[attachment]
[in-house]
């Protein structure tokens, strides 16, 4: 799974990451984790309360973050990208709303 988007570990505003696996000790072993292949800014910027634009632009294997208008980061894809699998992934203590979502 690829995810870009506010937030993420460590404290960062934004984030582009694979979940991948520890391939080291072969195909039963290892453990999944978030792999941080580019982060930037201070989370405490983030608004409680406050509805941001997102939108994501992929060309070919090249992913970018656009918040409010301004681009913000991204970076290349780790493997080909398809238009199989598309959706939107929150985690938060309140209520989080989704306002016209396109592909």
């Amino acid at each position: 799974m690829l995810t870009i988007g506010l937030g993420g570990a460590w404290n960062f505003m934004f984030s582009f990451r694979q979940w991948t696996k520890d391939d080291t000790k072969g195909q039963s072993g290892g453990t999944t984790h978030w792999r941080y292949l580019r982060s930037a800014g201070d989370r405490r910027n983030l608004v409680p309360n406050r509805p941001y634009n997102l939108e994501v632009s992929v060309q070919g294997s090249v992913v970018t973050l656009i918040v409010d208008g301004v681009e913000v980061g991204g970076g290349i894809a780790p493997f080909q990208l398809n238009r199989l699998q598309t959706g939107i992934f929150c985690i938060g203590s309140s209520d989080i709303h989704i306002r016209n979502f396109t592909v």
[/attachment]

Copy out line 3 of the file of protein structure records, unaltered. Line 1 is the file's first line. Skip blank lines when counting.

């Amino acid at each position: 799974m690829l995810t870009i988007g506010l937030g993420g570990a460590w404290n960062f505003m934004f984030s582009f990451r694979q979940w991948t696996k520890d391939d080291t000790k072969g195909q039963s072993g290892g453990t999944t984790h978030w792999r941080y292949l580019r982060s930037a800014g201070d989370r405490r910027n983030l608004v409680p309360n406050r509805p941001y634009n997102l939108e994501v632009s992929v060309q070919g294997s090249v992913v970018t973050l656009i918040v409010d208008g301004v681009e913000v980061g991204g970076g290349i894809a780790p493997f080909q990208l398809n238009r199989l699998q598309t959706g939107i992934f929150c985690i938060g203590s309140s209520d989080i709303h989704i306002r016209n979502f396109t592909v």